GOP looks like nation’s first religious party

Kevin Phillips in his 2006 bestseller American Theocracy warns of the dangers of too much religious influence in the Republican Party.

“Never before,” the former Republican strategist writes, “has a U.S. political coalition been so dominated by an array of outsider religious denominations caught up in biblical morality, distrust of science, and a global imperative of political and religious evangelicalism.”

Flash forward to 2012 and Phillips’ writings seem even more relevant as Rick Santorum, current GOP frontrunner in most polls, pronounces himself the “Jesus candidate” and states publicly that “Satan has his sights on the United States of America.”  In fact, the entire Republican cadre of candidates (with Ron Paul largely being the exception) has made religious faith a center point of their campaign, tried to paint President Obama as anti-religion and hinted that the president may not be a Christian.

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The L.A. Times reported yesterday:

“…at a tea party gathering in Tucson, Santorum saved most of his criticism for President Obama, questioning his moral values and accusing him of ‘trying to crush the traditional Judeo-Christian values’ of the country.”

As the Washington Post wrote in its February 21 “On Faith” column:

“In their relentless search for enemies to loathe and not love … right-wing politicians have assumed yet another victim role, this time as targets of a ‘war on religion’ and victims of an assault on ‘religious liberty’.”

In my opinion, this direction will drive the Republican Party off a cliff come the general election.  Because, unlike countries that function under religious law, the United States does not operate under rules derived from holy books or religious leaders.  We are instead a nation of laws created under the aegis of our Constitution.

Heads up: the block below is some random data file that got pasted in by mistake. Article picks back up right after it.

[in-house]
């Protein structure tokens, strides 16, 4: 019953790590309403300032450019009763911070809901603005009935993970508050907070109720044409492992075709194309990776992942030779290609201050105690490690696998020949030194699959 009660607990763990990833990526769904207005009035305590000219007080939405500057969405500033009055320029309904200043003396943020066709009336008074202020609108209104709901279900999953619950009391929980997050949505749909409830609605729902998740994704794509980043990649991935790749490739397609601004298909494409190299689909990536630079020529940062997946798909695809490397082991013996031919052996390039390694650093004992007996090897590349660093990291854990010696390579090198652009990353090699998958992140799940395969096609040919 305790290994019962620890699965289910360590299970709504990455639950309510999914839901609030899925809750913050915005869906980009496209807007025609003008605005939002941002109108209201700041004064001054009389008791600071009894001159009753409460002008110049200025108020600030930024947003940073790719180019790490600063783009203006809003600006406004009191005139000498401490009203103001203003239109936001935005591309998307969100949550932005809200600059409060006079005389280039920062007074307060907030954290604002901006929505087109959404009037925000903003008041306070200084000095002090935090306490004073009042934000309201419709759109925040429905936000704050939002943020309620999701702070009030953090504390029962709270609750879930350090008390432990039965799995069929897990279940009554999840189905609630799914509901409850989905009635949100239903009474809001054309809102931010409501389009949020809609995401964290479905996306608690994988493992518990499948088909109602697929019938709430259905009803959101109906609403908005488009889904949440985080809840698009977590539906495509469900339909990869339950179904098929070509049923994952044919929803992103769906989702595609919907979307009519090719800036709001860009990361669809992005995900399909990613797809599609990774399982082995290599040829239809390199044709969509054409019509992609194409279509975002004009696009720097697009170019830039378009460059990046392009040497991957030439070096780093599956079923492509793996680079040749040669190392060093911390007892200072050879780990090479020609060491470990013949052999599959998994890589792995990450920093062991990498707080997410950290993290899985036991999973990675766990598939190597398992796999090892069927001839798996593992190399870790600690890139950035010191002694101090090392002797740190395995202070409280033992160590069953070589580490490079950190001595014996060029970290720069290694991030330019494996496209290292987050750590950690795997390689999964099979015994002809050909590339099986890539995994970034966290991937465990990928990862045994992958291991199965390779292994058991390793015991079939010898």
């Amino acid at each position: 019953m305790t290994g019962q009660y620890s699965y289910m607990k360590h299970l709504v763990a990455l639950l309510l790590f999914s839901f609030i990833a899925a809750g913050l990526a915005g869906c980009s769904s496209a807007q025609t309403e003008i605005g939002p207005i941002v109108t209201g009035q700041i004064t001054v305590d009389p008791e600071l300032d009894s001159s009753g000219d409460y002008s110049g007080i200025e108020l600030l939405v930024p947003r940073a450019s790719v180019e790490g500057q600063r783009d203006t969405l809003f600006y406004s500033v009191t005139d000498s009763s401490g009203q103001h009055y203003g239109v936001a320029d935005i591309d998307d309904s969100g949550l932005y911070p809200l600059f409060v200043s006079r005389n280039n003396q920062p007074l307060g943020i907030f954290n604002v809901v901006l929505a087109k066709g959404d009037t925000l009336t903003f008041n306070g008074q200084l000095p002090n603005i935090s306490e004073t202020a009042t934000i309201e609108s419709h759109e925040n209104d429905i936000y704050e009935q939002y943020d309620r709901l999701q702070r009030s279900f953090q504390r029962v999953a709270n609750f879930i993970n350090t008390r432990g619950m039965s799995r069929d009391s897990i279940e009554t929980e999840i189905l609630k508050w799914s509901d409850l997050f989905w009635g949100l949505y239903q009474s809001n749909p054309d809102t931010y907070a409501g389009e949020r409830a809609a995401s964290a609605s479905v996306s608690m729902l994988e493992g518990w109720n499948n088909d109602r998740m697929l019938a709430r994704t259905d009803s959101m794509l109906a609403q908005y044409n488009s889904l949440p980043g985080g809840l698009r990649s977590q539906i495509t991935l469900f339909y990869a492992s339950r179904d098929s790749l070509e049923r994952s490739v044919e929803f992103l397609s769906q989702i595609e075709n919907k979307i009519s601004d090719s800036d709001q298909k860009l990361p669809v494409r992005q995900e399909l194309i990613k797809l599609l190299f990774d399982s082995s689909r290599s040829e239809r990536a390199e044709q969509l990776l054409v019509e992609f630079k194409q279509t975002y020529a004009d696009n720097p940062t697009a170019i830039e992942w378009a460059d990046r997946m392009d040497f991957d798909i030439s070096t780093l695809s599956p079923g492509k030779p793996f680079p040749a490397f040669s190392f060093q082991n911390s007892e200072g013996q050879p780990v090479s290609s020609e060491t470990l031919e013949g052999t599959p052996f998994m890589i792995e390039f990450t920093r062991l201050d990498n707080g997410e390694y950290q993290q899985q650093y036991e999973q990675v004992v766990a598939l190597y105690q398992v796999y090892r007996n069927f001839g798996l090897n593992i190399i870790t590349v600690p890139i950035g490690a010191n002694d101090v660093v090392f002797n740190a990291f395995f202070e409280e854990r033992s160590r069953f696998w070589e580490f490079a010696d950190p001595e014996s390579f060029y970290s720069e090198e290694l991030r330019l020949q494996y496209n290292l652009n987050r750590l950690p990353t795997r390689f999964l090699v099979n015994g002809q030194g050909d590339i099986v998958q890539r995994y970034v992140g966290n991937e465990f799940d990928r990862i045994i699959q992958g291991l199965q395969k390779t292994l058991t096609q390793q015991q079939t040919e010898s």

There is a disturbing policy outgrowth that has become conflated with this theocratic view of the world:  the issues of contraception and abortion.  The Republicans appear to have lumped these issues of women’s reproductive rights into “moral imperatives” for their party.  The parade of men arguing against the free distribution of contraceptives at Representative Darrell Issa’s recent hearing is a prime example.

According to Slate:

“Issa’s hearing on allowing women whose employers refuse to cover birth control to get it anyway through their insurance companies was intended to reframe the issue as ‘religious freedom’….”

Most of the witnesses — all men — were religious leaders.  The medical profession and the women affected by the policy were simply left out of the discussion.  But these tactics may in fact be backfiring on the Republicans, reports Wednesday’s Huffington Post:

“Obama tops 50 percent support when matched against each of the four GOP candidates and holds a significant lead over each of them, according to the Associated Press-GfK poll.”

While the lately improving economy clearly impacts these poll numbers, there is a strong possibility that the GOP’s focus on women’s reproductive rights and religious issues are making a difference.  Questioning what is conservative about the intrusion of someone’s religious convictions on your life, Maureen Dowd wrote in Wednesday’s New York Times:

“Why is it that Republicans don’t want government involved when it comes to the economy (opposing the auto bailouts) but do want government involved when it comes to telling people how to live their lives?”

Kevin Phillips wrote a stark warning in the Preface to American Theocracy in 2006:

“The [religious] hucksters in the United States rank with any Shiite ayatollahs, and the last two presidential elections mark the transformation of the GOP into the first religious party in U.S. history.”